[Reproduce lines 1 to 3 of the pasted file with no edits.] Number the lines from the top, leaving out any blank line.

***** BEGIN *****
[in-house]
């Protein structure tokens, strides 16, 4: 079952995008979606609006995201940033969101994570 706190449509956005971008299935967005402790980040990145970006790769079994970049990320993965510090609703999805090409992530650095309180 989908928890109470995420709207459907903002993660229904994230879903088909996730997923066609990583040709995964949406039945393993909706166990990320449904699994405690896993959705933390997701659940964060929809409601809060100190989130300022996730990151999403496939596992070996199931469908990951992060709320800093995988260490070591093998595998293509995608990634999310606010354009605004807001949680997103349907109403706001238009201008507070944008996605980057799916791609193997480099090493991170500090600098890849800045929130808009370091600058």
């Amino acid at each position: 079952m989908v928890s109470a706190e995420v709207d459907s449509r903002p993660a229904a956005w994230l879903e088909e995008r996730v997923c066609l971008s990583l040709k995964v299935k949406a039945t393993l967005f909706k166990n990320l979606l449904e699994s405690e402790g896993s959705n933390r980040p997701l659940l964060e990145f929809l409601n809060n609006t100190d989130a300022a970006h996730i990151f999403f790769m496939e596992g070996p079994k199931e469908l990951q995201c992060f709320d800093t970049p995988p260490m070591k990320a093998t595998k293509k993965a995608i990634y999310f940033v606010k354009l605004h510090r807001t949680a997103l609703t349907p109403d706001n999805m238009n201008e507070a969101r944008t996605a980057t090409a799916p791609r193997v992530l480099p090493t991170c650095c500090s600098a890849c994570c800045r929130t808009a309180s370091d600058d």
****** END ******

[in-house]
């Protein structure tokens, strides 16, 4: 079952995008979606609006995201940033969101994570 706190449509956005971008299935967005402790980040990145970006790769079994970049990320993965510090609703999805090409992530650095309180 989908928890109470995420709207459907903002993660229904994230879903088909996730997923066609990583040709995964949406039945393993909706166990990320449904699994405690896993959705933390997701659940964060929809409601809060100190989130300022996730990151999403496939596992070996199931469908990951992060709320800093995988260490070591093998595998293509995608990634999310606010354009605004807001949680997103349907109403706001238009201008507070944008996605980057799916791609193997480099090493991170500090600098890849800045929130808009370091600058």
């Amino acid at each position: 079952m989908v928890s109470a706190e995420v709207d459907s449509r903002p993660a229904a956005w994230l879903e088909e995008r996730v997923c066609l971008s990583l040709k995964v299935k949406a039945t393993l967005f909706k166990n990320l979606l449904e699994s405690e402790g896993s959705n933390r980040p997701l659940l964060e990145f929809l409601n809060n609006t100190d989130a300022a970006h996730i990151f999403f790769m496939e596992g070996p079994k199931e469908l990951q995201c992060f709320d800093t970049p995988p260490m070591k990320a093998t595998k293509k993965a995608i990634y999310f940033v606010k354009l605004h510090r807001t949680a997103l609703t349907p109403d706001n999805m238009n201008e507070a969101r944008t996605a980057t090409a799916p791609r193997v992530l480099p090493t991170c650095c500090s600098a890849c994570c800045r929130t808009a309180s370091d600058d």